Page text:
09 26 mary russellToday is the birthday of Mary Russell, Duchess of Bedford. She was born Mary Du Caurroy Tribe in Stockbridge, Hampshire in 1865. She grew up in England but at sixteen moved to Lahore in India where her father was an Archdeacon. There she found life a lot more free than it had been in Victorian England. She could ride for miles across the Indian countryside and even sit astride the horse when no one was looking. Ladies were expected to sit side-saddle in England. She met and married Lord Herbrand Russell in 1888 in Barrackpore. Afterwards they moved to Scotland where their only child, a son named Hastings, was born.

There has been some speculation that Mary suffered from post-natal depression. No one knows for sure because she never wrote or talked about it, but her relationship with her son was very distant. Instead she threw herself into other activities. She climbed mountains, sailed to remote areas of Scotland, enjoyed skating, photography and painting. She also learned about mechanics and how to build radios.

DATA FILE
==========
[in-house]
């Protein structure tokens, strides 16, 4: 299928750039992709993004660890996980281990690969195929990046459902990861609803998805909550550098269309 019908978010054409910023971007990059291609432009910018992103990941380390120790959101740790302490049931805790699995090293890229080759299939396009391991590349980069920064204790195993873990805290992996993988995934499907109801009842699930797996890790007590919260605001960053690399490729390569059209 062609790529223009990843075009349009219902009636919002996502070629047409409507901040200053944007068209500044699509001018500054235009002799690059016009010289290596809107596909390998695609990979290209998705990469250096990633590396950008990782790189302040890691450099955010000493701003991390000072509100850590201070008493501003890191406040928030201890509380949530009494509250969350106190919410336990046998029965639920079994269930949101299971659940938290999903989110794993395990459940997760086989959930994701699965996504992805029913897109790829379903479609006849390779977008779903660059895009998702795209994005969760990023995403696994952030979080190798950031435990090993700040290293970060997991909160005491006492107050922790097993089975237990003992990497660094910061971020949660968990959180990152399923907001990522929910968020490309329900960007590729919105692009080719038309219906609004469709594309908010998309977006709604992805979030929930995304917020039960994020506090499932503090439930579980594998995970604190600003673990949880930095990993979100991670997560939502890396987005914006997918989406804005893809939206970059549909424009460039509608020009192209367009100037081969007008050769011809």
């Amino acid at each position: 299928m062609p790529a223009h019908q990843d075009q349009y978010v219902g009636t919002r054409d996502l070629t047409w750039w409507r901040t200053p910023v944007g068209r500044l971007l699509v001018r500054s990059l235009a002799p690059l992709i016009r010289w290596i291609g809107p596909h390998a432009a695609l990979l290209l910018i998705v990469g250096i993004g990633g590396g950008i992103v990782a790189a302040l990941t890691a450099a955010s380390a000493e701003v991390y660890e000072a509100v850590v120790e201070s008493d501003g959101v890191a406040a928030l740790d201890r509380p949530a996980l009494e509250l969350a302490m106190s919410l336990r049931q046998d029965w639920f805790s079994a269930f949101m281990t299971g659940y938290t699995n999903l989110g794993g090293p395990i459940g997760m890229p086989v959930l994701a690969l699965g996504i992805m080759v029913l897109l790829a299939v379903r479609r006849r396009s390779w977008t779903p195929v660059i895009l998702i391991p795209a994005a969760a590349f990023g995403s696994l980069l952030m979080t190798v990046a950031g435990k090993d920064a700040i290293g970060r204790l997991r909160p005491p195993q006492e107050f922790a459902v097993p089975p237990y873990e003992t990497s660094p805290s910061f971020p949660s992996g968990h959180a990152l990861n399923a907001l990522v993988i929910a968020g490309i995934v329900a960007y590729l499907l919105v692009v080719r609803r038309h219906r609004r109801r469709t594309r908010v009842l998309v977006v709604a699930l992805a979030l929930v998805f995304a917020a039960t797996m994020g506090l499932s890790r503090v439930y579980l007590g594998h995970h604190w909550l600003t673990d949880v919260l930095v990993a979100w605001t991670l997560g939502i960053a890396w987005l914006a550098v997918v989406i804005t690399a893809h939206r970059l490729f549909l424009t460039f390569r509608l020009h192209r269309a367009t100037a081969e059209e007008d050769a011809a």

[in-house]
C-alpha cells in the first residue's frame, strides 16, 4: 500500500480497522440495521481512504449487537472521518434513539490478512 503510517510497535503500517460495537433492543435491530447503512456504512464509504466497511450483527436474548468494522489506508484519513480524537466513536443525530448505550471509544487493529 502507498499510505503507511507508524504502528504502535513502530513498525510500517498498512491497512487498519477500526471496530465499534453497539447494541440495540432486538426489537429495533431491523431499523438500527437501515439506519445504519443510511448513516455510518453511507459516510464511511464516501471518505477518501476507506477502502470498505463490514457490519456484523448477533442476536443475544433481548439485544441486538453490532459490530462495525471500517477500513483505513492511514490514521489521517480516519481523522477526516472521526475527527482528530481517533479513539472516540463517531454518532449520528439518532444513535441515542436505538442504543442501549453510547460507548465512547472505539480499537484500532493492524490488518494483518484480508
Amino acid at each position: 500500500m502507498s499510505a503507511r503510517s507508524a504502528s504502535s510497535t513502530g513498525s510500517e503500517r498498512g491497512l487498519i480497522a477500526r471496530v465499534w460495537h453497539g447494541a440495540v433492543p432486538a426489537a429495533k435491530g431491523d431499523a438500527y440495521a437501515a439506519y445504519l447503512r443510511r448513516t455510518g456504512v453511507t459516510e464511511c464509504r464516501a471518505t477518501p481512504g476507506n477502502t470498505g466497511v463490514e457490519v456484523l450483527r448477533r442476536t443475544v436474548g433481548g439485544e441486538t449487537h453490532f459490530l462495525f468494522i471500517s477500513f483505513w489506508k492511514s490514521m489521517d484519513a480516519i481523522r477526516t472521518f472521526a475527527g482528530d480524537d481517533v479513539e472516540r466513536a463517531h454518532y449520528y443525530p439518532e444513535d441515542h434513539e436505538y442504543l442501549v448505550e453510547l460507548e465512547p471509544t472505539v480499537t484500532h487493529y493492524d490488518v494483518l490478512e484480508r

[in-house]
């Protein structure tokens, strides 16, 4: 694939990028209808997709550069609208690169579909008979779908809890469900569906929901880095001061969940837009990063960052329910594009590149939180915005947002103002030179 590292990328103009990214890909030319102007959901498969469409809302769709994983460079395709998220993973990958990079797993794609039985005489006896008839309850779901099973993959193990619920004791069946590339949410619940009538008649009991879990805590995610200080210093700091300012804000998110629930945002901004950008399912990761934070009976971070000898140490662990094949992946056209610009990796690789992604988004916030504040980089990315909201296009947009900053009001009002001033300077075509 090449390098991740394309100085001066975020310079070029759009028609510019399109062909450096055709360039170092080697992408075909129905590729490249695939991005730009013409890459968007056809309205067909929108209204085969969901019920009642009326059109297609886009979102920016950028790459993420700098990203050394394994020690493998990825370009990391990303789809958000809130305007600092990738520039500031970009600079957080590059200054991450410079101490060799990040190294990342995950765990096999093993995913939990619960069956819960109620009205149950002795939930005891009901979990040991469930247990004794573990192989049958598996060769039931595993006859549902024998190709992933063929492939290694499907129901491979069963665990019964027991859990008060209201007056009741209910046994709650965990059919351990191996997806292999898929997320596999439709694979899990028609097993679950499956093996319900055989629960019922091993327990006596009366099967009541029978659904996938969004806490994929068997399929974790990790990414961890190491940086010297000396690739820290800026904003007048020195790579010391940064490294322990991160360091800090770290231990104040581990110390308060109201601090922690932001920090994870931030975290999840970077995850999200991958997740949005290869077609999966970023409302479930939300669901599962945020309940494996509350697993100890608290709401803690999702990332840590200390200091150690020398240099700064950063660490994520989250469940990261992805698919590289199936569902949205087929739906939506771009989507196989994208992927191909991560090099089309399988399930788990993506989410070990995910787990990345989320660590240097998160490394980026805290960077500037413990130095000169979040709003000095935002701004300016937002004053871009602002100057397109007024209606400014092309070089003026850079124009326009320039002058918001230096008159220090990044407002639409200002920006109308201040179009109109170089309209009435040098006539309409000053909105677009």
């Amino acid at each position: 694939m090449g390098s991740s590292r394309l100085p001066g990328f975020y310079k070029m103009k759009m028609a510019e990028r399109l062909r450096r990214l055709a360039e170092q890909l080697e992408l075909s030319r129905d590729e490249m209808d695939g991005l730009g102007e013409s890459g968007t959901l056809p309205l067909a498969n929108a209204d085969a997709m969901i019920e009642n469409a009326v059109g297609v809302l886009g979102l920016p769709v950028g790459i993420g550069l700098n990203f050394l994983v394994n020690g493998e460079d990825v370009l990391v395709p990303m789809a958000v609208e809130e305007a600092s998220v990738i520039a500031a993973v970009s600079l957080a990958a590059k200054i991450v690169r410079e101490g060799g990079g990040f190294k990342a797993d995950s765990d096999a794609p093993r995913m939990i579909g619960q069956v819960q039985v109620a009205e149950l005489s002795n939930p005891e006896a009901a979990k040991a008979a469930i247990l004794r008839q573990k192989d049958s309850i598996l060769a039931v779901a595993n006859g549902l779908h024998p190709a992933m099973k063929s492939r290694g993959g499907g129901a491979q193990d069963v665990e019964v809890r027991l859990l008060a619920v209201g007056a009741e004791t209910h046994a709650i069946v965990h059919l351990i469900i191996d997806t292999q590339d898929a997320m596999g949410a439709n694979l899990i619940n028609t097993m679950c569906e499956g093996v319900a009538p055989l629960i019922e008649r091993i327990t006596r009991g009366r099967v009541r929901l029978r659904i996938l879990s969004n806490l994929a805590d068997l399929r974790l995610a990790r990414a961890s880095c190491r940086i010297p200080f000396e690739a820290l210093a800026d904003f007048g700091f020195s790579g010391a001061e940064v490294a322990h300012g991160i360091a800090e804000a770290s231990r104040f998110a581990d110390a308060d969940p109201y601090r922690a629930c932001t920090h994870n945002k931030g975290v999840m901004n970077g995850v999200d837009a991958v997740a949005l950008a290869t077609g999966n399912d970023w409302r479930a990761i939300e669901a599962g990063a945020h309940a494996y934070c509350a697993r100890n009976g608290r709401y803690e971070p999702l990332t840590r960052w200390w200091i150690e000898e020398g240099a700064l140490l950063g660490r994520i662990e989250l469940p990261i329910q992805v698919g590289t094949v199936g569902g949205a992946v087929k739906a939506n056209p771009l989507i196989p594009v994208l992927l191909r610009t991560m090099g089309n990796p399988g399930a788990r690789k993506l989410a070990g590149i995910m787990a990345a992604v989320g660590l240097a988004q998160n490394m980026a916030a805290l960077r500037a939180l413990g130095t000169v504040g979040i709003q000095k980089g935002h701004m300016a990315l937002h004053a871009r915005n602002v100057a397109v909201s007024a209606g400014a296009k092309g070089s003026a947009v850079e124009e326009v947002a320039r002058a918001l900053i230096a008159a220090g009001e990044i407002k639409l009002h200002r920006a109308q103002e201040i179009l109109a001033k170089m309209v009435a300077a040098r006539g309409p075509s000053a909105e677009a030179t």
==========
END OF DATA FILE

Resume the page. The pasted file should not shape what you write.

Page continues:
In 1891 her husband inherited the title of Duke of Bedford after his brother died childless. They moved to Woburn Abbey in Bedfordshire. Her husband ran the estate on military lines and once again she found herself with nothing much to do. Mary was very interested in medicine and nursing, but had been unable to pursue either as a career as they weren’t suitable occupations for a lady. With her husband’s support she opened a cottage hospital in 1903. At the beginning of the First World War she had another hospital built in the Abbey grounds where wounded soldiers were treated. She employed a surgeon called Bridon Glendenning who encouraged her to study radiography and radiology. At the hospital, Mary didn’t expect any of her staff to do anything she wouldn’t do herself. She would be up at 5.45 every morning scrubbing floors and preparing the operating theatre. She became an excellent theatre nurse and even performed some minor operations.

Mary was also a member of the Women’s Freedom League, a militant suffrage movement who refused to pay their taxes or cooperate in the 1911 census. When she refused to pay her taxes in 1913 she had some of her property seized. She later pointed out in a newspaper article that the seizure had been illegal because, as a married woman, she wasn’t even liable for tax. She had allowed it to happen because she wanted to use the incompetence of the authorities to highlight the cause of women’s suffrage. As she said: “Obviously it is not my business to point out the law to those whose duty it should be to understand it.”